Per requests for code - the basic pattern to generate the image of a polar region $a\leq r \leq b$ and $\alpha \leq \theta \leq \beta$ under a function $f$ in Mathematica is:

ParametricPlot[{Re[f[r*Exp[I*theta]]], Im[f[r*Exp[I*theta]]]},
  {r, a, b}, {theta, alpha, beta}, Mesh -> True]

The pictures above may be generated with the following code block:

phi1[z_] = -(z - I)/(z + I);
f[z_] = z^2;
phi2[z_] = (z - I)/(z + I);
nestedFunctions = 
  Composition @@@ Table[Take[{phi2, f, phi1}, -k], {k, 0, 3}];
pics = Table[
  ParametricPlot[{Re[g[r*Exp[I*theta]]], Im[g[r*Exp[I*theta]]]},
      {r, 0, 1}, {theta, -Pi/2, Pi/2}, 
      Mesh -> True, PlotRange -> 2, ImageSize -> 360],
    {g, nestedFunctions}];
Grid[Partition[pics, 2]]

You can find a lot more information on visualizing complex function with Mathematica in this notebook.

  • $\begingroup$ It appears I can only choose one answer, but I think these images are just as essential to the solution as the explanation. With what program did you generate them? $\endgroup$ Commented Jul 30, 2014 at 15:06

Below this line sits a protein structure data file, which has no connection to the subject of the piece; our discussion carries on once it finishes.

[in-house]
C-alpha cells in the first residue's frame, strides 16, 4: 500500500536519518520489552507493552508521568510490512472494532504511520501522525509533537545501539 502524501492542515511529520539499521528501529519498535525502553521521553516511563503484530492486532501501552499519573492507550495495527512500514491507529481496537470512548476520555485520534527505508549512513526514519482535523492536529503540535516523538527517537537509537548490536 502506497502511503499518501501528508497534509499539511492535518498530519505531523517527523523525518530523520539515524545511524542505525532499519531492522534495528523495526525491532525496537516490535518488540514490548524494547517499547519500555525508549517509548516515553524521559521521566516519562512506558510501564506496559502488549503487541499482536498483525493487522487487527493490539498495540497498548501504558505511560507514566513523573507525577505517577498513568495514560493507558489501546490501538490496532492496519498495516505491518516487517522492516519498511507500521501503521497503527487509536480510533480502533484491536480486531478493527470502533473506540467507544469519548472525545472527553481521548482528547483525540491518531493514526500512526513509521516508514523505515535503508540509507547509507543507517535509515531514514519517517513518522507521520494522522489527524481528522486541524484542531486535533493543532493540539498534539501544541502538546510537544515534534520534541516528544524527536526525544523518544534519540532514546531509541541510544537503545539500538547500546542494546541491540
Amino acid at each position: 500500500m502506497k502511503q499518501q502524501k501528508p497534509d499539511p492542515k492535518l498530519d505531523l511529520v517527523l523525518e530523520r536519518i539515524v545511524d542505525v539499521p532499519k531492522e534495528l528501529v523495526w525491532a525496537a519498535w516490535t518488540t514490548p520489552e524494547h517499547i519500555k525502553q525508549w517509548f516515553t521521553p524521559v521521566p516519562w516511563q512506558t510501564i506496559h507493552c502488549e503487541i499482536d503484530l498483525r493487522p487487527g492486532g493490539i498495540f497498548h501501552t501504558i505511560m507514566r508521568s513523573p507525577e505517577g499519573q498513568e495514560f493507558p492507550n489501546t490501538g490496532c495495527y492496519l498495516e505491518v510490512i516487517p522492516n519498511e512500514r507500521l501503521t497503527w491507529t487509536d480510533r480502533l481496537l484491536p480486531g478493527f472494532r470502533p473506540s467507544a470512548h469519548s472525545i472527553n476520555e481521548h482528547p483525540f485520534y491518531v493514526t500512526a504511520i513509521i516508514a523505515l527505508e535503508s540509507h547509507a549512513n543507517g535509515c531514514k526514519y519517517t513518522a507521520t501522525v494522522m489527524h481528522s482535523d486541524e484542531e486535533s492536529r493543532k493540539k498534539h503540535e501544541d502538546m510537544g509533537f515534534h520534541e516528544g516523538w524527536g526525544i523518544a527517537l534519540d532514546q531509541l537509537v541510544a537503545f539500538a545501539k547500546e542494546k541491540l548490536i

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    $\begingroup$ It's from Mathematica. I'll incorporate the code for them when I get the chance. (Also, I should note that this really isn't a proper answer since I didn't remember the proper conformal maps until I saw the other answers. Hence why I did this as a community wiki answer.) $\endgroup$ Commented Jul 30, 2014 at 15:08
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    $\begingroup$ As a rookie mathematica user I would find it usefully to see the code for these types of mappings. $\endgroup$ Commented Oct 4, 2014 at 19:10
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    $\begingroup$ I wonder if you can still recall the code :) $\endgroup$
    – snulty
    Commented Jan 11, 2017 at 8:15
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    $\begingroup$ @snulty Code has been posted, if you are still interested. $\endgroup$ Commented Dec 8, 2018 at 17:08